The ALJ sought to determine whether Plaintiff was disabled under the Social Security Act. (A.R. 19.) The ALJ found that Plaintiff had not engaged in substantial gainful activity since April 6, 2010, the alleged onset date. (A.R. 21.) The ALJ determined that Plaintiff had the following severe impairments: degenerative disc disease of the lumbar spine, cervical spondylosis without myelopathy, bicipital tendinitis, and right shoulder rotator cuff tear. (A.R. 21.) The ALJ stated that Plaintiff's left hip pain was minimal and nonsevere based on CT scan dated March 9, 2006. (A.R. 21.) Based on her impairments, the ALJ found that Plaintiff had the residual functional capacity to perform less than a full range of light work, except that Plaintiff can stand and walk for four hours of an eight-hour workday and sit six hours of an eight-hour workday with the option to sit or stand at her convenience and comfort for no more than one or two minutes at a time to relieve pain; can frequently balance, stoop, kneel, crouch and crawl; can never climb ladders, ropes, or scaffolds; can perform occasional reaching overhead with bilateral upper extremities; and should avoid workplace hazards, such as dangerous machinery and unprotected heights. (A.R. 22.)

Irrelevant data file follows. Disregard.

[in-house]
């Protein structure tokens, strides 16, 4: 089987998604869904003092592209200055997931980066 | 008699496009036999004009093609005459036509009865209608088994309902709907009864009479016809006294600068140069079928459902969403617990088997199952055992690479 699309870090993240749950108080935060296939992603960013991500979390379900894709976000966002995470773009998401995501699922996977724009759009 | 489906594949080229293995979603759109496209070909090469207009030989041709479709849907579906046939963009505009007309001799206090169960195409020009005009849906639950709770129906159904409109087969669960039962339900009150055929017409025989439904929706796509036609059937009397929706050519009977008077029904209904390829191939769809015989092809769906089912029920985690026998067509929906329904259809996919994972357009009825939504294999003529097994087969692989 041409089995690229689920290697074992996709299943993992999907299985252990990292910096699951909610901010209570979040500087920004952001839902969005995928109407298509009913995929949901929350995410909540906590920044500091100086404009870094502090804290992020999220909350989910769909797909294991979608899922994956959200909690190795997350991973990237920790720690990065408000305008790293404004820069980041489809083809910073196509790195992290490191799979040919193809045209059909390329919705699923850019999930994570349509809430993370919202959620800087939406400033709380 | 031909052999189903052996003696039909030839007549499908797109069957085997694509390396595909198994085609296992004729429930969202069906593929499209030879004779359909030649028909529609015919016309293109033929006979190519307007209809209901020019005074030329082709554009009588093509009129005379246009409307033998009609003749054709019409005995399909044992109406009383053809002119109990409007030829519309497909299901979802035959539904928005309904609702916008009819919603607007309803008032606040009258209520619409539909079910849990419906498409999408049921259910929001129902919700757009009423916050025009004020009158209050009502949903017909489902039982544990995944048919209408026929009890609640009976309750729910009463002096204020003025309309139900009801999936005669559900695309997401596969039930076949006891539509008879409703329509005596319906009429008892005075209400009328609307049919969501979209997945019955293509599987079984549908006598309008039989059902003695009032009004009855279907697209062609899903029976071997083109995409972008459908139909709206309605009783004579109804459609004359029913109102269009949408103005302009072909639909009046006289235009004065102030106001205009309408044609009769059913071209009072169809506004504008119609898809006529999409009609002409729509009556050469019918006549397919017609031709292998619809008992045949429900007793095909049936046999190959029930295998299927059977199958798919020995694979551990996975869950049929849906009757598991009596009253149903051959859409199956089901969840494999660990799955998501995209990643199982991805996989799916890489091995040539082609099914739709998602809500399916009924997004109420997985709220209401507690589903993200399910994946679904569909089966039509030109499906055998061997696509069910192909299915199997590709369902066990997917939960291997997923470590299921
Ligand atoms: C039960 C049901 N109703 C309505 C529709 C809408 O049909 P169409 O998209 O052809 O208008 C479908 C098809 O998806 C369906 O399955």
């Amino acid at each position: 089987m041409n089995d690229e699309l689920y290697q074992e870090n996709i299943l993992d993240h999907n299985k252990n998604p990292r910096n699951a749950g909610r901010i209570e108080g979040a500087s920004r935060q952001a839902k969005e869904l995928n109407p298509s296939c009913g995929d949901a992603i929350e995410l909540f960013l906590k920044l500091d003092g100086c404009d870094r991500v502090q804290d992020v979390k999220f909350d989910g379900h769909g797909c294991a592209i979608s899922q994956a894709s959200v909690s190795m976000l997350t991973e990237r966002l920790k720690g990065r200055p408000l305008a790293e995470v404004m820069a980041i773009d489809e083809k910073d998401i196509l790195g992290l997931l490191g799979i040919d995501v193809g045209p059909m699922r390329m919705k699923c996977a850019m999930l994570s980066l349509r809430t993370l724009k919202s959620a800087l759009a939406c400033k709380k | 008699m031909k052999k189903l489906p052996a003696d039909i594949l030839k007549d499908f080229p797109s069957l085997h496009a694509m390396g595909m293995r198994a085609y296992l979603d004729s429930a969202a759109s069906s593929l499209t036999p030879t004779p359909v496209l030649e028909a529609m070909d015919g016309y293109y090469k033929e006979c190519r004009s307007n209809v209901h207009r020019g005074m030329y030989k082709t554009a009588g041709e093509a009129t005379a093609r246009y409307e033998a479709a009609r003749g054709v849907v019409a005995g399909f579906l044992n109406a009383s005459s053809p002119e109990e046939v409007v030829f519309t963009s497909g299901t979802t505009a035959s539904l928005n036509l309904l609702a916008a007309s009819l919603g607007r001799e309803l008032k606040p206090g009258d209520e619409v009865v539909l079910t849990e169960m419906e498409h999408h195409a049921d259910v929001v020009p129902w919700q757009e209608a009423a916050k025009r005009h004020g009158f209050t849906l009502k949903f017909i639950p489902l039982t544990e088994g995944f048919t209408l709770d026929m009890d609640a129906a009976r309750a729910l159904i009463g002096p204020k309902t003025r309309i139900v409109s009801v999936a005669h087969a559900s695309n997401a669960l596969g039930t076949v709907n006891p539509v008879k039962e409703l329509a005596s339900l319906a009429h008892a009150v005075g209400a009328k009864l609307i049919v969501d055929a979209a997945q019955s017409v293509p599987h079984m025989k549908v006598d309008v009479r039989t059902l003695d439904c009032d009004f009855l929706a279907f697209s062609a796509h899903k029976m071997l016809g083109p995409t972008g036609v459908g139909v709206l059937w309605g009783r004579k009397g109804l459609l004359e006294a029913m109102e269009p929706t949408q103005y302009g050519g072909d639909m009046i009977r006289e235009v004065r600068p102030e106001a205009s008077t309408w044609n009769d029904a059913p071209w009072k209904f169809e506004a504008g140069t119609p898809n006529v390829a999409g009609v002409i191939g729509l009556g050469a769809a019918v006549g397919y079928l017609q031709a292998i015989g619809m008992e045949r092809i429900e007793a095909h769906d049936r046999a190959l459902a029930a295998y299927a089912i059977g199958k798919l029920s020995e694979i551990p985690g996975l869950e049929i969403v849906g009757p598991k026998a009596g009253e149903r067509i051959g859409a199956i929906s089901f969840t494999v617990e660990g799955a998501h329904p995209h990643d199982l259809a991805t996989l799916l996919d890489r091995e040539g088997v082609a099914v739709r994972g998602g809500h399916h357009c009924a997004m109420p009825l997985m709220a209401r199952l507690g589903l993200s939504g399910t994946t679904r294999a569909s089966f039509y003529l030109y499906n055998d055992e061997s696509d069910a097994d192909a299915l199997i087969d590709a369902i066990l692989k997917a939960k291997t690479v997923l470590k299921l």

The ALJ stated that Plaintiff's longitudinal medical history of low back pain was not necessarily consistent with her allegation of disability. (A.R. 22.) The ALJ stated that Plaintiff injured her back in July 2008 after she slipped and fell. The ALJ stated that Plaintiff received epidural steroid injections from December 2008 to January 2009 and was able to continue working. (A.R. 22.) On January 25, 2010, a back evaluation was performed at Associated Physical Therapy that reported Plaintiff was doing well. (A.R. 22.) Plaintiff was reportedly discharged on March 7, 2011 from physical therapy because her progress was good and she felt better. (A.R. 22.)